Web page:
When reached for comment, Flynn McGilvray ’23, the captain of the football team, wrote that he “did not have any information regarding the damage that happened at Plimpton.”

“I am just disappointed this would happen on our campus,” McGilvray wrote.

In an interview with The Student, Gendron confirmed that the football team was an initial focus of the investigation, although he added that the team was not the only focus.

On Tuesday, Nov. 15, Gendron sent an email to “individuals or groups who may be directly or indirectly associated with the happenings in Plimpton,” asking them to fill out a survey about what they saw or did on the night of Nov. 12. He told The Student that this email was sent to all Plimpton residents, all individuals whose ID cards were used to unlock doors at Plimpton the night of the party, and the entire football team.

Gendron said that the football team was included because “it was brought to our attention by multiple separate independent sources of rumor — not substantiated facts — that members of the football team were seen in some significant number there.”

Gendron’s survey was the beginning of a CSAP into the matter that he expects may take a while to come to a conclusion, especially because it is starting during the busiest part of the semester.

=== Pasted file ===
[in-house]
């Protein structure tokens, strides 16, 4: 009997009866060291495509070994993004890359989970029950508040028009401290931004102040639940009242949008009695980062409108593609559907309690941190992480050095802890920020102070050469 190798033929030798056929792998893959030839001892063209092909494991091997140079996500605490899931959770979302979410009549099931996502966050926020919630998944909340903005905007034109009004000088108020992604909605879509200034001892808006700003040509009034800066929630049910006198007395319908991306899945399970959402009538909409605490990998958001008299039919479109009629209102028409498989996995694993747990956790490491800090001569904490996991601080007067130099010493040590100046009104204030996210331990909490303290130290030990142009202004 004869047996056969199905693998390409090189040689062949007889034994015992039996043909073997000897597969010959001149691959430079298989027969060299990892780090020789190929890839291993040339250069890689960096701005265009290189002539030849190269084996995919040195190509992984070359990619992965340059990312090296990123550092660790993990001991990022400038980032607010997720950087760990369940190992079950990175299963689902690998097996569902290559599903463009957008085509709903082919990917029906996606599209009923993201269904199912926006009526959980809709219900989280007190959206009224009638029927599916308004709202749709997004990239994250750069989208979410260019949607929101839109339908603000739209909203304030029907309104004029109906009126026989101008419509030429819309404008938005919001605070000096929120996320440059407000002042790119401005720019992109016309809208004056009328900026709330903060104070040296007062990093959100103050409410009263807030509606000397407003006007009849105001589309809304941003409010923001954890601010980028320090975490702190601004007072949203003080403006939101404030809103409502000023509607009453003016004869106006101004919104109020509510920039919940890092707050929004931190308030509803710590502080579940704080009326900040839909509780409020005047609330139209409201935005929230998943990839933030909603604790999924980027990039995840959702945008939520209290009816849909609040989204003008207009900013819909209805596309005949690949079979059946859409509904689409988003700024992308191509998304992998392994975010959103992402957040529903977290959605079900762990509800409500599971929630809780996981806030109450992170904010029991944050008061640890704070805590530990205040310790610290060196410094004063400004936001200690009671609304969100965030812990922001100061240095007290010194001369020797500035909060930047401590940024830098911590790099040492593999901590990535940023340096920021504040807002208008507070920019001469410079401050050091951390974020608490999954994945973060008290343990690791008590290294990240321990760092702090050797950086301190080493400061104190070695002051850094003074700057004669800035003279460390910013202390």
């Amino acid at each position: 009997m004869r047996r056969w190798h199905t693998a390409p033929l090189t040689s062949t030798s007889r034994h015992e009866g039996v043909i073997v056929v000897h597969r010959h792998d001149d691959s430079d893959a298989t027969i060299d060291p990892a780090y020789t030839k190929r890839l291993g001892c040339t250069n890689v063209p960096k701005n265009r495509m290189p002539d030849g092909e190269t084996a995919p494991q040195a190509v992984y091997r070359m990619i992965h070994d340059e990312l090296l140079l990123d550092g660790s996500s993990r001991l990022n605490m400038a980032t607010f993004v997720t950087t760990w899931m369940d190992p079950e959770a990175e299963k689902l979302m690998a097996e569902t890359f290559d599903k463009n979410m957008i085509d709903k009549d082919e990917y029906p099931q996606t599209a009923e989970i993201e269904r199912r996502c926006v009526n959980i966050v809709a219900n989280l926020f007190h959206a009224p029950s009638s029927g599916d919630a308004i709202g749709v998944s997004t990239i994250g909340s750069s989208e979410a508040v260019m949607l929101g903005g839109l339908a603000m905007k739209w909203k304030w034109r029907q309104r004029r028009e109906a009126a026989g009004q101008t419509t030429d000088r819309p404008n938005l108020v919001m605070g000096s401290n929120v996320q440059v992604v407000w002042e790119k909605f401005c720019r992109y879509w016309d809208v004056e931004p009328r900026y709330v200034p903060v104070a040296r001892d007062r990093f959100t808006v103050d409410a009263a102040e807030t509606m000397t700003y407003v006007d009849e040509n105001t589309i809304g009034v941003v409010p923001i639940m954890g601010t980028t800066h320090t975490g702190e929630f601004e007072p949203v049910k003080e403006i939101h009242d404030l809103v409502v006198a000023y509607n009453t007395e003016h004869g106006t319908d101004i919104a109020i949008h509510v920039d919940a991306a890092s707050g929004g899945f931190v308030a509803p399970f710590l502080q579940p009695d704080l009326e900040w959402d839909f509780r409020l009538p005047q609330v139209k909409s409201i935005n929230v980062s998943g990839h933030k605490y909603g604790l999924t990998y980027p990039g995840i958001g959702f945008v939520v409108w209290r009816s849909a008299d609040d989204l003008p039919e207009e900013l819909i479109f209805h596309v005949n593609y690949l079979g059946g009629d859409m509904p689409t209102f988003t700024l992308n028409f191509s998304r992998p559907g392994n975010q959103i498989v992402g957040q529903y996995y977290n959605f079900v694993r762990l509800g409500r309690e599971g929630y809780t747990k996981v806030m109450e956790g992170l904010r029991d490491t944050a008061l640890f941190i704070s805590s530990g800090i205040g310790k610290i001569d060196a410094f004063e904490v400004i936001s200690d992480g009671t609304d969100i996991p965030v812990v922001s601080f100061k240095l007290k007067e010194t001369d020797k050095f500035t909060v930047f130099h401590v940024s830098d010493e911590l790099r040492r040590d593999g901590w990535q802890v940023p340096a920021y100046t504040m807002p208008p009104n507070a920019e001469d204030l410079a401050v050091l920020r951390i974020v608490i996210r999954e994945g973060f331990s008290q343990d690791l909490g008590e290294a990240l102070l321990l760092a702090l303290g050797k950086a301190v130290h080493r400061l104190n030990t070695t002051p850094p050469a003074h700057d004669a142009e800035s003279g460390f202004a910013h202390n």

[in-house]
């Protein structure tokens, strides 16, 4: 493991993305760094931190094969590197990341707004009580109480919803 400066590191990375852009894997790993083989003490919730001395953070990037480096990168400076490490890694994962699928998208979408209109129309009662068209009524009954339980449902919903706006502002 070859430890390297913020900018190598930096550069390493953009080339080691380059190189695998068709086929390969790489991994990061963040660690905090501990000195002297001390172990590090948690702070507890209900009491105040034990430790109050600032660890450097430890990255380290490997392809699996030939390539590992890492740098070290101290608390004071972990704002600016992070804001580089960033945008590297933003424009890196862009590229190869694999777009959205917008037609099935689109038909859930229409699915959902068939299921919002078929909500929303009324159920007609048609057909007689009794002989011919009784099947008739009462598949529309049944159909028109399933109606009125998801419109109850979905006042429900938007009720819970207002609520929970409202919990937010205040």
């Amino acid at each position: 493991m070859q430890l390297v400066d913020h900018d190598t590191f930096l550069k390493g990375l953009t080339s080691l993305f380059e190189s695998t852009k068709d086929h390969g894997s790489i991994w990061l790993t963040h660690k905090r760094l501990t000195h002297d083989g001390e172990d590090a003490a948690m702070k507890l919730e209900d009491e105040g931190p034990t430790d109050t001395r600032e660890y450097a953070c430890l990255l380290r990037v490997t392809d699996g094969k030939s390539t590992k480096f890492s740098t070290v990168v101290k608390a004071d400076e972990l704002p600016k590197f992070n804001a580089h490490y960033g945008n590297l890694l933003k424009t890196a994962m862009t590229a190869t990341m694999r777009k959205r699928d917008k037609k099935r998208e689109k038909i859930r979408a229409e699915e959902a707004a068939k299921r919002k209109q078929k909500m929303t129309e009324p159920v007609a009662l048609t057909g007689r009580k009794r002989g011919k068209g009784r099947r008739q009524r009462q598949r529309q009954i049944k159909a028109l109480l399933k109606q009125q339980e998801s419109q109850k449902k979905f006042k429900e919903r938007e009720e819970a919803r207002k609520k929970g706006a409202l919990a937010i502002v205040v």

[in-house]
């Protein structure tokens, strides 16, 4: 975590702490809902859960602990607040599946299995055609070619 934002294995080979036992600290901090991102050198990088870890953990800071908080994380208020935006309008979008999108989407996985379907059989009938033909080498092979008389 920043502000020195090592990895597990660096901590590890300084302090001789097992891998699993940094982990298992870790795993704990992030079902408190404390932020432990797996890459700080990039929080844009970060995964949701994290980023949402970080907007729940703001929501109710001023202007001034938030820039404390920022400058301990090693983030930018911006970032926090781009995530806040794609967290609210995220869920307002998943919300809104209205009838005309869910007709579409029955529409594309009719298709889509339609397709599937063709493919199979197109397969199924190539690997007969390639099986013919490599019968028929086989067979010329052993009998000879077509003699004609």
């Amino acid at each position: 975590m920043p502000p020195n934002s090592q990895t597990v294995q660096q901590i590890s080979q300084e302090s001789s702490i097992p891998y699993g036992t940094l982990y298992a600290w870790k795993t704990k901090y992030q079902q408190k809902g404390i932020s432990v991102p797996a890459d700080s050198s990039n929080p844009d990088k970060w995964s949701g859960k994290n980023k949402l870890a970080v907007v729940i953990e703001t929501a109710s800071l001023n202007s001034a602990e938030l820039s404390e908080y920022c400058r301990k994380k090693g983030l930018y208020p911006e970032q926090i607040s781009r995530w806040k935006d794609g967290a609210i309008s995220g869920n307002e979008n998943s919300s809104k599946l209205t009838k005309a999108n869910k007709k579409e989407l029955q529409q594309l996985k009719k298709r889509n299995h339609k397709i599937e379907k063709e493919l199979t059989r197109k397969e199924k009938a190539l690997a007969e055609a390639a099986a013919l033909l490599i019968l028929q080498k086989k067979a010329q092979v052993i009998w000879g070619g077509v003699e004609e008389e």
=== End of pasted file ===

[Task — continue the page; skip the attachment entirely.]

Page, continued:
If an individual, group of individuals, student organization, or sports team is deemed responsible for the damage following the investigation, they will go before a panel composed of students, staff, and faculty, which will determine their culpability. The responsible party or parties may at that point be asked to cover the repair costs, said Gendron.

A bent mop and an overturned table with drywall residue on it were seemingly used to inflict the damage. Photo courtesy of Leo Kamin '25.

In the meantime, Plimpton residents must continue their daily routines amid the damage. “It’s really just a gross space to have to move through,” said the anonymous resident.

There is also the possibility that future repairs to the basement area will impair residents’ access to the kitchen and laundry machines.

Agosto said that the timeline for repairs remains unclear as the college assesses the damage to the structures beyond the drywall.

Going forward, Agosto said that the Office of Student Affairs will “work with our campus operations partners to minimize disruption and will communicate with the residents of Plimpton about next steps and disruptions.”